We are faced with increasing demands on our time, energy, and sanity, it has become harder and harder as a mother not to fall victim to the temptation of constantly pushing ourselves to keep up the appearance that we have it all together.  We drive the kids to soccer practice, to dance class, and attend PTA meetings, all while maintaining the household and for many, also working a full-time job. As a mother we feel we must appear to be unstoppable and able to handle any task thrown at us because that is the expectation.

But who gets to set these expectations? Why do we feel that we must keep our homes, our families and ourselves looking a certain way, at the expense of our own sanity? Why do we feel the need to prove that we are a “perfect” mother?


 The truth is there is no such thing a perfect mother….. AND we do not have to keep it all together.

We do not even have to keep any of it together. What we must keep together is our mental health.

We need to take the time to check in with ourselves and take a minute to breathe and reset. As mothers we are so busy checking in with everyone else around us and making sure others needs are met, we forget to hit pause and take time for just us.  Letting go of the need to keep it together is hard. It’s going against all the messages we’ve been indoctrinated with at a very early age. It’s going against the very voices of our mothers, sisters, and friends. I am guilty of thinking that if I missed a PTA meeting or choir concert, I would be judged and considered a “bad mom”.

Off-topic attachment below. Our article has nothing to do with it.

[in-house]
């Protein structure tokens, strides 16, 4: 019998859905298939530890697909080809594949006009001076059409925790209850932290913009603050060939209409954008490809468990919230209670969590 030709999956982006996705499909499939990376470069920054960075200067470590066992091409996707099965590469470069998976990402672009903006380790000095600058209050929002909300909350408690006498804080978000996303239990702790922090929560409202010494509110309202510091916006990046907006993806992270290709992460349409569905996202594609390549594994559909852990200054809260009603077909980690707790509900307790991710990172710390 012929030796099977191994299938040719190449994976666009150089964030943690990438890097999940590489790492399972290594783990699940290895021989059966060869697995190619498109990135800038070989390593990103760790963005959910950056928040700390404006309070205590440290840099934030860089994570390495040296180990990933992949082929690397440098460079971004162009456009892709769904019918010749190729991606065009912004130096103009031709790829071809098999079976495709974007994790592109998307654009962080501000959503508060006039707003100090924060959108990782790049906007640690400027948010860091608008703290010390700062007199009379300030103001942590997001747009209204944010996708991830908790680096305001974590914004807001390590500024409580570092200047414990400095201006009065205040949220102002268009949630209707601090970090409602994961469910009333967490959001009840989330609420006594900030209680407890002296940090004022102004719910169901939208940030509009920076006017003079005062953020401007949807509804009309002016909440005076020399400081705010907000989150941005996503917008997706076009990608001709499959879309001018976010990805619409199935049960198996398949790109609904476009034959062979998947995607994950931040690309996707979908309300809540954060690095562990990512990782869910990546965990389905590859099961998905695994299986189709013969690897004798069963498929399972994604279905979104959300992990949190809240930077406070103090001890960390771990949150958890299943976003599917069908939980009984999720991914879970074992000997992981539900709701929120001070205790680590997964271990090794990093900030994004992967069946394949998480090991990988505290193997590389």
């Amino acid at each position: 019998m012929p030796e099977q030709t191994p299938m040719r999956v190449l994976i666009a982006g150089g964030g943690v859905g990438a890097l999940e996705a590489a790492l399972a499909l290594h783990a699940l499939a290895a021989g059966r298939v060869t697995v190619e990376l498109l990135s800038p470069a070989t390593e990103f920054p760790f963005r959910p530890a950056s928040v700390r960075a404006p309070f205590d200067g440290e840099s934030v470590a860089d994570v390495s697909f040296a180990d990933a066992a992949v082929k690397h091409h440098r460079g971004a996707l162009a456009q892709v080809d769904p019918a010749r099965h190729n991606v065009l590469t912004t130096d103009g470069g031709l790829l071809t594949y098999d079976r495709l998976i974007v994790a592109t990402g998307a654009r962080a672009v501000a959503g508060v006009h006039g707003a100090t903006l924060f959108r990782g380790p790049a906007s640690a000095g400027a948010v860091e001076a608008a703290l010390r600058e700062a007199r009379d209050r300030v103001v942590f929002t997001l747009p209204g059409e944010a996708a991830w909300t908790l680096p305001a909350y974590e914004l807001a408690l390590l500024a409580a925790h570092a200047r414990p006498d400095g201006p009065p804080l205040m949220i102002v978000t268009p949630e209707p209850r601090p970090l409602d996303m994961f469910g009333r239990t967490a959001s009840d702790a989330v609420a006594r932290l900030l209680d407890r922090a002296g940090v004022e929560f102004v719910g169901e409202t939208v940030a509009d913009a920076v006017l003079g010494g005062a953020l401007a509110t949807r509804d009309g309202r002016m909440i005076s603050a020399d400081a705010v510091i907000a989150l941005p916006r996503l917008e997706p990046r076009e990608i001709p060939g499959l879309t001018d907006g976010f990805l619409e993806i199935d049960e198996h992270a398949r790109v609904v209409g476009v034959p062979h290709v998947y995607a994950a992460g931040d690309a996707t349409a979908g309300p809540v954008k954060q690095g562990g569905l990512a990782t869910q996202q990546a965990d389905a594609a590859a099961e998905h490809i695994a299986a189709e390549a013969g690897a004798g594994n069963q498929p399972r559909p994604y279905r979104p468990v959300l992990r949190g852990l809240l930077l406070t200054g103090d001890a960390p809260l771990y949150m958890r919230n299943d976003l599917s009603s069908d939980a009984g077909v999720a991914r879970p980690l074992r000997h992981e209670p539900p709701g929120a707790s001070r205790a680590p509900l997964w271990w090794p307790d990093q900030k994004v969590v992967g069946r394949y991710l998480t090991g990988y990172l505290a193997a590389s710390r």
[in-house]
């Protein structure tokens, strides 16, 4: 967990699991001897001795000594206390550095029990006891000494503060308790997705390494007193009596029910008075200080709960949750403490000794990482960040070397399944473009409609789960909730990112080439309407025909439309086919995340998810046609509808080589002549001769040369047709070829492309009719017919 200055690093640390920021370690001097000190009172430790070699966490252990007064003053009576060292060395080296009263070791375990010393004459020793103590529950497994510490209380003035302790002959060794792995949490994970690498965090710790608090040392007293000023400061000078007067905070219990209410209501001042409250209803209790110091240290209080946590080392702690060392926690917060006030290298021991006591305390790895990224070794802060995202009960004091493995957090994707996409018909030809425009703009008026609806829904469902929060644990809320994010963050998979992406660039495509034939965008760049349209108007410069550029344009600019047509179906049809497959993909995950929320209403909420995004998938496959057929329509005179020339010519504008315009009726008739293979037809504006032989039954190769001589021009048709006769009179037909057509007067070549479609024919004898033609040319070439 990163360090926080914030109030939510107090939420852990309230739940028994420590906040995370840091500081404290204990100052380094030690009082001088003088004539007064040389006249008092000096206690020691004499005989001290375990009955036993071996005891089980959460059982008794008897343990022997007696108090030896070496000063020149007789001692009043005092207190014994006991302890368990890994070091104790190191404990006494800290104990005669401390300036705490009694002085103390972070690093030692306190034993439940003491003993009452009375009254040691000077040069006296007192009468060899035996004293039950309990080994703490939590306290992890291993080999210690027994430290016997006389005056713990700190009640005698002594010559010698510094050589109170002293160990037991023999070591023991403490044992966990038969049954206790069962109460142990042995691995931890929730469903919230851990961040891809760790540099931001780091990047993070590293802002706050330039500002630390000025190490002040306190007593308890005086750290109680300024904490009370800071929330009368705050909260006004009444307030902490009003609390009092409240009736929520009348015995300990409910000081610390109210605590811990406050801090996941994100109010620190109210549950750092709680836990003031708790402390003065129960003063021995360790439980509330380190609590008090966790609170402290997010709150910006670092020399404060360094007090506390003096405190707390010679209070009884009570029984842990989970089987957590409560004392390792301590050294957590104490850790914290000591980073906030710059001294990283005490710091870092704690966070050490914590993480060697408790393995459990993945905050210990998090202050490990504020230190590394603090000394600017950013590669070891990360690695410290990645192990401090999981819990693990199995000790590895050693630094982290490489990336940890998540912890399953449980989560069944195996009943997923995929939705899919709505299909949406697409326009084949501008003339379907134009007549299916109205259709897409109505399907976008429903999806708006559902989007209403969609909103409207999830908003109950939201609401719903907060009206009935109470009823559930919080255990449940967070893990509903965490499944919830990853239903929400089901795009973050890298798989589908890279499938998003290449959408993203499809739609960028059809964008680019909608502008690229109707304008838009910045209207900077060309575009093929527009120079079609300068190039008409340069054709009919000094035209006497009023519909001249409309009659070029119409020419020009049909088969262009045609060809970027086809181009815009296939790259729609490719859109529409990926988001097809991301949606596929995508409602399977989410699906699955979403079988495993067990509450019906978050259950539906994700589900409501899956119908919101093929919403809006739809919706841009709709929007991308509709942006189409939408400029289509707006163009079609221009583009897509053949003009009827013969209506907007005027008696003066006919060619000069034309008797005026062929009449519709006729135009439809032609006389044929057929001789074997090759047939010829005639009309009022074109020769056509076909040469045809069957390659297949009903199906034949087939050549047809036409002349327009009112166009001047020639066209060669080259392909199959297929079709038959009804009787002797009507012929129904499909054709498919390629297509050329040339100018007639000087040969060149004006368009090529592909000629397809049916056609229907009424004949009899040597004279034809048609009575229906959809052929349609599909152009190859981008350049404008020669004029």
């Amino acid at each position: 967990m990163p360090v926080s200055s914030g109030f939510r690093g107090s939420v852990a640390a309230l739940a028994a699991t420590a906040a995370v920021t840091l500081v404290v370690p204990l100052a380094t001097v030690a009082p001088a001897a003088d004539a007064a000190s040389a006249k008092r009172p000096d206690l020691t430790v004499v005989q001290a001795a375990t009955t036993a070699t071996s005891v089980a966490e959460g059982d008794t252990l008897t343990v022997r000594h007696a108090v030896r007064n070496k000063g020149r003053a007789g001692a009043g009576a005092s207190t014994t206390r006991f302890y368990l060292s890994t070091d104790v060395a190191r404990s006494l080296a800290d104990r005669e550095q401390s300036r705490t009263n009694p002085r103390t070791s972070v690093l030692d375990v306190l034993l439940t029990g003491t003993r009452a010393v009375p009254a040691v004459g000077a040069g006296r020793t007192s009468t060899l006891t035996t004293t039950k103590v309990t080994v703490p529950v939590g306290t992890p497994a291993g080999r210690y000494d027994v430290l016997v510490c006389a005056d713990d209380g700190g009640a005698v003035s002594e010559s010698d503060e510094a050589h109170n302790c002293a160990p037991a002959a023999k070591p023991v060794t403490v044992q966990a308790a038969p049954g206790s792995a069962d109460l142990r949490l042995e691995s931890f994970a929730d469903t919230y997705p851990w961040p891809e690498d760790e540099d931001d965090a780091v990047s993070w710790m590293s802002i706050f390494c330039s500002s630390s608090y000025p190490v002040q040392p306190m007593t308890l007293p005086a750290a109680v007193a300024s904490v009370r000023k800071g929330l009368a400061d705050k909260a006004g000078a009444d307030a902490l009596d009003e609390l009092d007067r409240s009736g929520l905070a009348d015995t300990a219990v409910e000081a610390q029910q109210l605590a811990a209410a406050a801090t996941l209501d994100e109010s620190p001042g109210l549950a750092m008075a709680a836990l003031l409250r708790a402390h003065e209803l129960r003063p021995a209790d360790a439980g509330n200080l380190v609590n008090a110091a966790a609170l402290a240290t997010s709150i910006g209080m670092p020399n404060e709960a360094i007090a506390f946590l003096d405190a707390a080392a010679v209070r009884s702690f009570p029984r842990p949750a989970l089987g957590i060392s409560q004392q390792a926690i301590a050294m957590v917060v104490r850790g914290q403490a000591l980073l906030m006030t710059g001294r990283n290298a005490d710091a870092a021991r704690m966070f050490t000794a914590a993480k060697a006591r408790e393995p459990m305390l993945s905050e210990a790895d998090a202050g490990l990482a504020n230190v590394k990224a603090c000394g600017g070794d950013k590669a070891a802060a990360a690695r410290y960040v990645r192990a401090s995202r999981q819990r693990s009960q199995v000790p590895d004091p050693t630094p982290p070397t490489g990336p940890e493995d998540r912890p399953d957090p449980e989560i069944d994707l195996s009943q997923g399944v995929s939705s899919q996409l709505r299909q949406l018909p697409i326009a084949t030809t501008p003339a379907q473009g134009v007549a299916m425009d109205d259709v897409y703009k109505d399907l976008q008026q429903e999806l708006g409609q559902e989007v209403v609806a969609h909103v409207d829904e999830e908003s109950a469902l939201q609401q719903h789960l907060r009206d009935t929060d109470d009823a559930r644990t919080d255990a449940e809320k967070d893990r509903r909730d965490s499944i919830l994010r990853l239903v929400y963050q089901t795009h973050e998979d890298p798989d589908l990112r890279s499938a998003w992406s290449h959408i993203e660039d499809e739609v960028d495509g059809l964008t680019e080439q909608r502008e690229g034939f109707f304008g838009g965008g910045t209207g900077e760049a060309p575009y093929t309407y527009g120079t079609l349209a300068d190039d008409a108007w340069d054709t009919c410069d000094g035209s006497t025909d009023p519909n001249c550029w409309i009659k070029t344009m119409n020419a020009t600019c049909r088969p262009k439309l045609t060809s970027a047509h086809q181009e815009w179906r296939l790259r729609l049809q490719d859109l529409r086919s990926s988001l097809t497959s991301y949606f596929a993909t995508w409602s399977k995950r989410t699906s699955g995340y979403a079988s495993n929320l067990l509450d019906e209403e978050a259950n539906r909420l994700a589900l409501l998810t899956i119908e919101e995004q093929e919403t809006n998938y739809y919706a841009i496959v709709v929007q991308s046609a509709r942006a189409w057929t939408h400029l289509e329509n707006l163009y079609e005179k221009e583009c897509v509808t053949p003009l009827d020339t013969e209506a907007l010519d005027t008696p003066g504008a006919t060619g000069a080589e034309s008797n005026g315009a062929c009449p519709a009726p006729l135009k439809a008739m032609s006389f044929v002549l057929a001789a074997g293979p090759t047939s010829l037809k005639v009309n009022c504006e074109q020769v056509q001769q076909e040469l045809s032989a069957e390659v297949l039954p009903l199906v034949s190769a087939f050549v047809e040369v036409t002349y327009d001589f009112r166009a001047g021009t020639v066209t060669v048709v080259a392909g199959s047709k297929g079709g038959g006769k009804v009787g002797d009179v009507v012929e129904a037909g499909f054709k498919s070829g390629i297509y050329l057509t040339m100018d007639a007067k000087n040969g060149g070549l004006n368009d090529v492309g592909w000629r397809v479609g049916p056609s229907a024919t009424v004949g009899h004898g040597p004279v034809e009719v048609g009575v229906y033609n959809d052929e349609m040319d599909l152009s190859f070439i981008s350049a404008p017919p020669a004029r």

But self care is not selfish and at the end of the day this is what will allow us to be less stressed and more present with our families. When we let go of society’s/other’s expectations of us, we are able to create the version of motherhood that works best for each of us and will provide years of amazing memories for our children.

I have added some of my favorite quotes about motherhood, I hope they make you smile and I hope all of the mothers out there have a Happy Mother’s Day!

“Patience: What you have when there are too many witnesses.” @rebel circus

 “My kid is turning out to be exactly like me. Well played, Karma. Well. played.” -House Wife Plus

“Sure, sometimes I question my parenting. But to be honest, sometimes, I question my child’s childing.” -Just Surviving Motherhood

 “Listen, maybe 17 pairs of black leggings do spark joy, Marie Kondo. You don’t know me.” -Just Surviving Motherhood


Sarah Snyder

Every October since I joined the Chrysalis family, I have been asked to write for our blog and share pieces of my journey with breast cancer to promote awareness and early detection. This year, however, it was my idea to write for our blog because I wanted to share a side of surviving cancer that no one talks about and before now, I was not ready to share.

In 2012, at the age of 31, I sat across from my doctor and heard the words I would never forget “you have breast cancer”.  The word “Cancer” carries so much weight in itself that it was hard for me in that moment to see beyond it. When I could finally process what was happening, I realized I had a choice, I could either curl up in a ball and fall fast into depression or I could pull myself together and make cancer wish it never knew me.  I chose to pull myself together and fight, and that is exactly what I did. I cannot tell you that it was always easy, I had many bumps in the road, nevertheless, after countless doctor appointments and 12 surgeries, I am cancer free and have been given the title “Survivor”.